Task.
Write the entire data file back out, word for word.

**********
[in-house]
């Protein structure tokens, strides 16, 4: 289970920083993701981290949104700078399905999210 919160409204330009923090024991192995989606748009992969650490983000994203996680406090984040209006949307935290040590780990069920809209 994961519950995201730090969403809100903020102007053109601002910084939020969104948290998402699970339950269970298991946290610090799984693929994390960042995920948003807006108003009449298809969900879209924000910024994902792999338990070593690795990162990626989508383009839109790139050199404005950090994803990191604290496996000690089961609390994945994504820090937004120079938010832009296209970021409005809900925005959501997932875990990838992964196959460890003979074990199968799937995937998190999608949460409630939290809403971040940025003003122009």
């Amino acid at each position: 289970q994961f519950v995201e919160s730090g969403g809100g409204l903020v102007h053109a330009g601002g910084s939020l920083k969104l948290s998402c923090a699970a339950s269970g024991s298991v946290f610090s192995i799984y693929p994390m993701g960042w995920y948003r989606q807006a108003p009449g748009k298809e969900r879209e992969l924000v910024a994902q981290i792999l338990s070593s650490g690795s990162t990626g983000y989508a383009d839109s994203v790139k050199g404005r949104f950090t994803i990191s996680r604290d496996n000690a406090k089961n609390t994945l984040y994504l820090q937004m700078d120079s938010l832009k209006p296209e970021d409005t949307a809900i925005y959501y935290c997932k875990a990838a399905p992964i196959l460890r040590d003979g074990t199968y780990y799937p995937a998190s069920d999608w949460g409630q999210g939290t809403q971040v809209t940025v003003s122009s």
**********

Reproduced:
[in-house]
């Protein structure tokens, strides 16, 4: 289970920083993701981290949104700078399905999210 919160409204330009923090024991192995989606748009992969650490983000994203996680406090984040209006949307935290040590780990069920809209 994961519950995201730090969403809100903020102007053109601002910084939020969104948290998402699970339950269970298991946290610090799984693929994390960042995920948003807006108003009449298809969900879209924000910024994902792999338990070593690795990162990626989508383009839109790139050199404005950090994803990191604290496996000690089961609390994945994504820090937004120079938010832009296209970021409005809900925005959501997932875990990838992964196959460890003979074990199968799937995937998190999608949460409630939290809403971040940025003003122009």
């Amino acid at each position: 289970q994961f519950v995201e919160s730090g969403g809100g409204l903020v102007h053109a330009g601002g910084s939020l920083k969104l948290s998402c923090a699970a339950s269970g024991s298991v946290f610090s192995i799984y693929p994390m993701g960042w995920y948003r989606q807006a108003p009449g748009k298809e969900r879209e992969l924000v910024a994902q981290i792999l338990s070593s650490g690795s990162t990626g983000y989508a383009d839109s994203v790139k050199g404005r949104f950090t994803i990191s996680r604290d496996n000690a406090k089961n609390t994945l984040y994504l820090q937004m700078d120079s938010l832009k209006p296209e970021d409005t949307a809900i925005y959501y935290c997932k875990a990838a399905p992964i196959l460890r040590d003979g074990t199968y780990y799937p995937a998190s069920d999608w949460g409630q999210g939290t809403q971040v809209t940025v003003s122009s």